50 moments: Then, now, and next

Special Olympics BC athlete Cheyenne
Bowler Cheyenne celebrating at the 2019 Special Olympics BC Winter Games.

In celebration of the 50th anniversary of Special Olympics, we took a look back at the #50moments that have defined the Special Olympics movement here in B.C. and throughout the world.

Back then, at the founding of the Special Olympics movement in 1968, there was one event. There were 1,000 athletes with intellectual disabilities from two countries. There was a spirit of hope for change, but out in the wider world, there was a climate of separation and isolation, prejudice and misunderstanding. Too many people with intellectual disabilities were forgotten, hidden away, shunned, or worse.

Today, there are more than 5.1 million Special Olympics athletes in 174 countries, including more than 5,200 amazing athletes in B.C. There are empowering year-round programs in a wide variety of summer and winter sports. There are fun and welcoming youth programs for children, and health initiatives changing the significant discrepancies faced by individuals with intellectual disabilities. There’s a massive network of vital volunteers, sponsors, families, and fans making all of this possible. But there is still too much discrimination in the world at large, too many attitudes that need to be changed.

In the future, we can see Special Olympics athletes and champions leading the way to inclusion and respect for all. Using sport to turn the spotlight on the abilities of individuals with intellectual disabilities and change the world, Special Olympics athletes and supporters like the Unified Generation will achieve the inclusion that our world needs.

Our mission is as relevant today as it was almost 50 years ago when Special Olympics was founded. Sport is still the primary way Special Olympics achieves change, and we know that the impact and benefits of sport are multi-dimensional. Special Olympics develops healthier athletes with lifelong physical fitness habits that instill confidence, self-esteem, and other life skills. These attributes extend far beyond the field of play and establish lasting positive impacts for athletes, their families/caregivers, and their communities.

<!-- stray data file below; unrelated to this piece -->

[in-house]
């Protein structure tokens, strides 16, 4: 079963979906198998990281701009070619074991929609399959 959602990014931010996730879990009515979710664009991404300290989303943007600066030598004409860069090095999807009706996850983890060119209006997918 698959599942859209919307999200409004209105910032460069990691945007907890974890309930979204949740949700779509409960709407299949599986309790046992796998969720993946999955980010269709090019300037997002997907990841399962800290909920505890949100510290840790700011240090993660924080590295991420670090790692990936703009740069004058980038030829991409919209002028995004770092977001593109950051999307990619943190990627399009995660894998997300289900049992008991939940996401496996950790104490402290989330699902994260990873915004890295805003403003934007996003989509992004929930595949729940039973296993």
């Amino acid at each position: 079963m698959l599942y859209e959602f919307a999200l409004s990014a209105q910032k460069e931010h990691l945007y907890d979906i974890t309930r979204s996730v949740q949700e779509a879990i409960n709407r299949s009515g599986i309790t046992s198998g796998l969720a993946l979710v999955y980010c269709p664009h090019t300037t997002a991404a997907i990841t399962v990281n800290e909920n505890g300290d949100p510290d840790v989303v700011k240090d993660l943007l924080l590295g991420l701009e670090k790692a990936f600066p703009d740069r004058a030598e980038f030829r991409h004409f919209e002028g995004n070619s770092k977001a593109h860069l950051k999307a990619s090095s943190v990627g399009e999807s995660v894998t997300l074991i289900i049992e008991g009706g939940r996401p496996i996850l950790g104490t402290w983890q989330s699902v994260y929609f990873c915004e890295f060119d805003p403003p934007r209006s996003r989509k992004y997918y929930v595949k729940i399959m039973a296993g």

Through sport, we challenge and change society. By drawing attention to the abilities of people with intellectual disabilities, we break down misperceptions and tackle negative attitudes. By highlighting how the needs of people with intellectual disabilities are not being met, we expose inequity and exclusion. The focus for Special Olympics BC therefore needs to be bringing more athletes to the movement and providing high-quality sport experiences that help create positive attitudes and bring about permanent change towards inclusion of people with intellectual disabilities.

While Special Olympics BC has made tremendous impact, we clearly have much more to do if the estimated 69,000 British Columbians with intellectual disabilities (approximately 1.5 per cent of the population) are to be fully included in communities. Ours is an important mission, and we must continue to provide opportunities that enable everyone to embrace people with intellectual disabilities as full members of society. When we do that, we show that when given the opportunity, individuals with intellectual disabilities can and will achieve great things!

See where we’re going together

Together, we are better, we are stronger, and we can do anything. Here at the end of the yearlong celebration of the 50th anniversary of the global Special Olympics movement, we are coming together to take the Inclusion Revolution to the next level. Will you join us?

Take the Inclusion Revolution pledge

#ChooseToInclude on Saturday July 20 with Tim Hortons

As we are closing the Special Olympics 50th anniversary celebration year, this is Special Olympics BC’s last #50moments story. We hope you’ve enjoyed the trip down memory lane and are excited about the future! Please click here to find the full series